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Hiking in Sri Lanka

Nelusha enjoys sharing information about beautiful Sri Lanka.


Hiking in Sri Lanka

Sri Lanka simply could not stop surprising us with its magnificent beauty. From its breathtaking scenery, golden sunsets, and beaches stretching for miles, the little island has it all. Tread inland into the plush green landscape surrounded by misty mountains and you can uncover a few spectacular spots for hiking and immersing yourself in nature.

Whether you’re in it to simply take in the panoramic beauty of the great outdoors and embrace a breath of fresh air, or you’re a hardcore adventure trekker that likes to push your limits, there is a multitude of options to pick from for a nature lover in Sri Lanka.

We have listed some of our favourite hiking spots in Sri Lanka along with their difficulty levels so you can decide where you want to venture next.

1. Ella Rock

Difficulty level: 3.5/5

The beautiful little town of Ella is a must-see for the nature-loving traveller. Hidden amidst lush green mountainsides and cradled within miles of pine forests lies the Ella Rock, standing tall at a steep elevation of 1,041m in height.

The hike to the top through the beaten path can be slightly unnerving if you’re headed there without a guide, as the trail is not properly visible to a newbie hiker.

When you reach its summit after a three to four-hour long hike, you are rewarded with some breathtaking panoramic views of the railway lines trailing through the tea estates up in the hillside of Ella.

2. World’s End in Horton Plains

Difficulty level: 2.5/5

Horton Plains is a favourite destination among wildlife enthusiasts, as the vast evergreen forest landscape surrounded by flowing streams and mushy swamps offer shelter to an astounding number of mammals, reptiles and birds. Horton Plains is also a fantastic camping destination for the adventure traveller.

However, these campsites need to be reserved through the Wildlife Department Office in Colombo prior to your arrival.

Along the Horton Plains trek, you’ll pass a viewpoint at Baker’s Falls before reaching World’s End. Standing at an elevation of about 4,000m, on a good day you can see the whole world stretched to eternity before you.

3. Pidurangala Rock

Difficulty level: 3/5

While it gets overshadowed by its big brother the Sigiriya Rock, the beauty of Pidurangala and its viewpoints are worth taking note of.

The two-hour long hike to its top can be slightly challenging due to its steep climb off a beaten path and narrow passages between massive rock boulders. Be ready to even crawl through some parts of the boulders where you may require a helping hand to cross through.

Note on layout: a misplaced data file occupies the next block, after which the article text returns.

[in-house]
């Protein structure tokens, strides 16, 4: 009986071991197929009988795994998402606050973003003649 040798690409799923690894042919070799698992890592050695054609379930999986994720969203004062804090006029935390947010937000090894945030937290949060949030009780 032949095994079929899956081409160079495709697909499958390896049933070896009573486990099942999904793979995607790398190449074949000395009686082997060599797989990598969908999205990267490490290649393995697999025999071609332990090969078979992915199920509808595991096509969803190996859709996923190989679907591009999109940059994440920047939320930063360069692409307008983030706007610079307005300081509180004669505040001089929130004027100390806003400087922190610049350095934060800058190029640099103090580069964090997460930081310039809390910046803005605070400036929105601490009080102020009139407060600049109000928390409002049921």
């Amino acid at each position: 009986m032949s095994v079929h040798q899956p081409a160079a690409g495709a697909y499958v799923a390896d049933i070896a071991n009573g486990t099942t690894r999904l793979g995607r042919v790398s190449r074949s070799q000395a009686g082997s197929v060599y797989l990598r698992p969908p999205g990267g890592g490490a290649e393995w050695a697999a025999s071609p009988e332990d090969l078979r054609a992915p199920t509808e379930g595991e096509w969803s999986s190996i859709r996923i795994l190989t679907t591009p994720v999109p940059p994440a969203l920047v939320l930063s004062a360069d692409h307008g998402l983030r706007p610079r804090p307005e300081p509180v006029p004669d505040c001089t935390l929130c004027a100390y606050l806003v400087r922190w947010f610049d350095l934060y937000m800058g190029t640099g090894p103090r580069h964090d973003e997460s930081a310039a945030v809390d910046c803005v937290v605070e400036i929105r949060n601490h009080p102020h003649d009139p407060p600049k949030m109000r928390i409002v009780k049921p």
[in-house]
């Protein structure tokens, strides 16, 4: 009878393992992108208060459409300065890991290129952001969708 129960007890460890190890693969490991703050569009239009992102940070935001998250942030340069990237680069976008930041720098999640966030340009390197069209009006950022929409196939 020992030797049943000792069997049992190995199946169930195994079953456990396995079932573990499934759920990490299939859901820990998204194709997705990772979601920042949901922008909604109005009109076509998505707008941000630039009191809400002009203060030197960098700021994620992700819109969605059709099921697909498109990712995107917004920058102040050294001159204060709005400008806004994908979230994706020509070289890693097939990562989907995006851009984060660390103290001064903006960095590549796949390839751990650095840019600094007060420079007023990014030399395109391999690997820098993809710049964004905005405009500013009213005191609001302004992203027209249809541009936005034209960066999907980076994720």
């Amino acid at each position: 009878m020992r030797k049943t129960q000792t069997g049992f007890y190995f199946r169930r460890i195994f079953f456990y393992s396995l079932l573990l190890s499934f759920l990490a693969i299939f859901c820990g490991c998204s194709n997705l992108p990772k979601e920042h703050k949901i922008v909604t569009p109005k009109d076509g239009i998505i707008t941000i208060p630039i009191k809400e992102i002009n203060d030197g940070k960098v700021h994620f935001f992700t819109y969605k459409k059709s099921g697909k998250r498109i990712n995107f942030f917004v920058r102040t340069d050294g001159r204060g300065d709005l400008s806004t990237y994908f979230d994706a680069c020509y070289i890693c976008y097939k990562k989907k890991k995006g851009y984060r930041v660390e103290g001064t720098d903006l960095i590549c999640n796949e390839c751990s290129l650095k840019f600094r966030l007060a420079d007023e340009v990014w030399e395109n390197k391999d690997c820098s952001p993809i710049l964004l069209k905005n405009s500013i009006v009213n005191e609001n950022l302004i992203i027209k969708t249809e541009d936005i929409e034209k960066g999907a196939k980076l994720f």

Pidurangala offers a wonderful 360-degree view of the valley that stretches out for miles, not to mention the majestic Sigiriya Rock. The best time to be at the summit is at sunrise, where you can expect to witness the ancient fortress encapsulated in the golden sunrise.

4. Little Adam’s Peak

Difficulty level: 2/5

Another favourite hiking destination for travellers to Ella, the Little Adam’s Peak offers some of the most breathtaking vantage points of the mountainous landscapes on the island.

Set amidst the lavish tea estates, passing the smiling faces of the Ceylon tea pluckers, this mini Adam’s Peak has much to offer the nature-loving explorer. It is a fairly easy hike at 1141m even for a beginner, as it offers a decent path all the way up and it should take you around two hours to reach its summit.

5. Bush Walk in Yala National Park

Difficulty level: 1/5

One of the better ways of experiencing a region's wilderness and habitats is to head out on a bushwalk and fully immerse yourself in the jungle.

You can do just that with the one-hour Guided Bush Walk, by Wild Coast Tented Lodge located on the border of Yala National Park. Home to the Sri Lankan leopard, elephant and sloth bear, you can truly appreciate the variety of flora and fauna during your guided walk, where you'll be accompanied by the resort’s ranger.

You’ll learn how to study footprints of different creatures, identify the sounds of birds, and recognize warning calls from other smaller animals when they spot predators.

This content is accurate and true to the best of the author’s knowledge and is not meant to substitute for formal and individualized advice from a qualified professional.


Liz Westwood from UK on May 20, 2021:

This is a well-structured and well-illustrated article. Anyone planning on hiking in Sri Lanka would do well to read this.